We’re now encountering more personalized experiences than ever before. Before, it was just your favorite coffee shop barista who greeted you by name. Now, your News Feed is customized to your interests and behavior, your online purchases are largely influence by what Amazon’s algorithm think you’d like, and you can’t open up an email without it saying, "Hi [First Name]."
You can thank technology for all of that. It’s made it easier and easier for companies to personalize their products, services, and marketing to individuals — but it’s also risen consumer expectations. In fact, a study by Janrain showed that 74% of online consumers get frustrated with websites when content appears that has nothing to do with their interests.
As a marketer, you need to be prepared to offer personalized experiences to your audiences — and we’re not talking about adding someone’s first name in the greeting of your next email send. Keep on reading to discover a few ways you definitely should be personalizing your marketing.
1) Cater to individual personas.
Your website should be catered to different buyer personas and serve relevant content to individuals in your core personas. For example, let’s say you sell time management software and you have two very different personas. The first is HR Harry who is looking at any of his hourly employees times and any concerns with time and payment are correct. The second is Independent Contractor Isabella who is consistently monitoring time to ensure she is as productive as possible, and she appropriate stays within her project limits.
How would you personalize your website for each of these personas? To start, think about your homepage, where all of your visitors get a first impression of your business. Utilize CTAs, content, and imagery that specifically address your main personas’ needs and interests. In the context of the previous example, if we were personalizing our pricing page, we’d want to show HR Harry information on employee time management. Independent Contractor Isabella, on the other hand, should be shown information about personal project time tracking.
2) Display different content based on social referral source.
The referring location a visitor comes from can tell you a lot about what they are interested in. If a visitor comes from a Twitter link, for example, they may prefer to read shorter-form content and have shorter forms that allow you to quickly capture their attention and then move on. However, if a visitor comes from The New York Times they may prefer more thorough or in-depth explanations that contains more detail.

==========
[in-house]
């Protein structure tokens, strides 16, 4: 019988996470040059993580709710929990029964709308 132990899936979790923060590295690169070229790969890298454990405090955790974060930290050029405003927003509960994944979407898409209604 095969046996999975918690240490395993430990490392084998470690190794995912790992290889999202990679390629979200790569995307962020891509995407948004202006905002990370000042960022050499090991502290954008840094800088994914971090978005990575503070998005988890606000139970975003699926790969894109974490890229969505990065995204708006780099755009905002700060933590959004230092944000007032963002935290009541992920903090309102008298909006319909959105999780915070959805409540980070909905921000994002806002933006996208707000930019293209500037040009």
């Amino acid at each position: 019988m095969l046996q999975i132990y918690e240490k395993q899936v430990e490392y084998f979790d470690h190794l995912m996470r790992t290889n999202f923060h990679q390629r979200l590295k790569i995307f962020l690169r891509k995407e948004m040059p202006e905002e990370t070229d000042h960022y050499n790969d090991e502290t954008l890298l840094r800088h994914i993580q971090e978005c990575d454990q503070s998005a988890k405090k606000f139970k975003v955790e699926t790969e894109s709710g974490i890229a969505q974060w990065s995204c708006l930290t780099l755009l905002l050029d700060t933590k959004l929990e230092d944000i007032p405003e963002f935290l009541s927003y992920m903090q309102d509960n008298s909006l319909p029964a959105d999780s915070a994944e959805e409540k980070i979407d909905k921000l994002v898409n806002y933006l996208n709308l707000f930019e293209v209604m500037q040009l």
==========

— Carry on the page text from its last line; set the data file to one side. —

So how should we actually personalize these experiences?
Look at your top referral sources for one high-trafficked page, and then tweak messaging, content length, and imagery (among other things) for each referral source. If that is successful, then try scaling the personalization strategy to other landing pages with high traffic.
3) Show a unique experience to first-time website visitors.
When a new visitor comes to your website and you don’t have any of their contact information, how do you deliver an experience that delights them?
Because each device connected to the Internet has a IP addresses, you can use this IP address to get a general idea of where your visitors are coming from. As a result, if you have a significant number of visitors in the U.S. and Germany, you can show visitors from Germany a version of page written in German. Or, you could show "Contact Us" information to get someone in touch with an office more local to them.
You can also try personalizing based on the device someone’s using. For example, you can show visitors coming from smartphones shorter-form content and the ability to send any offers to themselves via email (rather than download them directly).
4) Nurture individuals through your funnel with lifecycle stage specific content.
If you’re using email to nurture prospects through your buyers journey, why shouldn’t your webpages also be personalized for each of these steps along the journey, too?
You should change headline messaging on your homepage to show different copy to people in different stages of the buying journey. This is how we’d do it if we were working for a landscaper:
- Visitor: Prepping your house for winter is a tough task. Download this free checklist to make sure you’re not forgetting a thing.
- Marketing Qualified Lead: We’ve helped over 80 customers with fall cleanup. Find out how we can help you!
- Customer: Welcome back! It’s time to schedule your next appointment.
Going beyond just headlines, you can display completely different content to each of these groups to tailor the experience. This personalization to individuals and tailoring to the needs at that time in the buyer’s journey helps make your page far more relevant and more likely to generate the desired results.
How else are you using personalization? We’d love to hear your ideas below.